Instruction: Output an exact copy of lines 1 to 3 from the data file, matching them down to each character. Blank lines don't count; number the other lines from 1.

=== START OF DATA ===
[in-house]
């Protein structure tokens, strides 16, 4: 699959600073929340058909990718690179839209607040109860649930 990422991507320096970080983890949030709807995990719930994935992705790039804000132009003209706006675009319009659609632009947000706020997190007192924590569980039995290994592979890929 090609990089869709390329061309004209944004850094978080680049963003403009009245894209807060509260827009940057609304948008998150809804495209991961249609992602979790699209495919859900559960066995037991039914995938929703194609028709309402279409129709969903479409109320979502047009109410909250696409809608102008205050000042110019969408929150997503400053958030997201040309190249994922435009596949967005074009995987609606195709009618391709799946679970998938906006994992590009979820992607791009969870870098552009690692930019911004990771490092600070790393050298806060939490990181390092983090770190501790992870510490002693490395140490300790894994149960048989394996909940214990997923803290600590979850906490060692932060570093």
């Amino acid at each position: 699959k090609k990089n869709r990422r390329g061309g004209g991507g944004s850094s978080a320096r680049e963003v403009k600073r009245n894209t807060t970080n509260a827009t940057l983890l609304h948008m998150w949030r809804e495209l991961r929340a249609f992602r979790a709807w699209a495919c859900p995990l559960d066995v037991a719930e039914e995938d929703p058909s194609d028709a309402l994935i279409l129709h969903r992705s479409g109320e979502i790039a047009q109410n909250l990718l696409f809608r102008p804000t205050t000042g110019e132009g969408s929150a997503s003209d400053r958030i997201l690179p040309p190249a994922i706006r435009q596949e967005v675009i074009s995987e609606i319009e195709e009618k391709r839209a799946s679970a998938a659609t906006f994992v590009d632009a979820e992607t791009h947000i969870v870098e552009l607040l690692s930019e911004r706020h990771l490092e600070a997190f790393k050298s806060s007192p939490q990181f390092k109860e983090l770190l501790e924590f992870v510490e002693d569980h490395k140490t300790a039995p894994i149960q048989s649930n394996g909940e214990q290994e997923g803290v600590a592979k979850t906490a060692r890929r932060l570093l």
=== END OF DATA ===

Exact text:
[in-house]
């Protein structure tokens, strides 16, 4: 699959600073929340058909990718690179839209607040109860649930 990422991507320096970080983890949030709807995990719930994935992705790039804000132009003209706006675009319009659609632009947000706020997190007192924590569980039995290994592979890929 090609990089869709390329061309004209944004850094978080680049963003403009009245894209807060509260827009940057609304948008998150809804495209991961249609992602979790699209495919859900559960066995037991039914995938929703194609028709309402279409129709969903479409109320979502047009109410909250696409809608102008205050000042110019969408929150997503400053958030997201040309190249994922435009596949967005074009995987609606195709009618391709799946679970998938906006994992590009979820992607791009969870870098552009690692930019911004990771490092600070790393050298806060939490990181390092983090770190501790992870510490002693490395140490300790894994149960048989394996909940214990997923803290600590979850906490060692932060570093």
């Amino acid at each position: 699959k090609k990089n869709r990422r390329g061309g004209g991507g944004s850094s978080a320096r680049e963003v403009k600073r009245n894209t807060t970080n509260a827009t940057l983890l609304h948008m998150w949030r809804e495209l991961r929340a249609f992602r979790a709807w699209a495919c859900p995990l559960d066995v037991a719930e039914e995938d929703p058909s194609d028709a309402l994935i279409l129709h969903r992705s479409g109320e979502i790039a047009q109410n909250l990718l696409f809608r102008p804000t205050t000042g110019e132009g969408s929150a997503s003209d400053r958030i997201l690179p040309p190249a994922i706006r435009q596949e967005v675009i074009s995987e609606i319009e195709e009618k391709r839209a799946s679970a998938a659609t906006f994992v590009d632009a979820e992607t791009h947000i969870v870098e552009l607040l690692s930019e911004r706020h990771l490092e600070a997190f790393k050298s806060s007192p939490q990181f390092k109860e983090l770190l501790e924590f992870v510490e002693d569980h490395k140490t300790a039995p894994i149960q048989s649930n394996g909940e214990q290994e997923g803290v600590a592979k979850t906490a060692r890929r932060l570093l």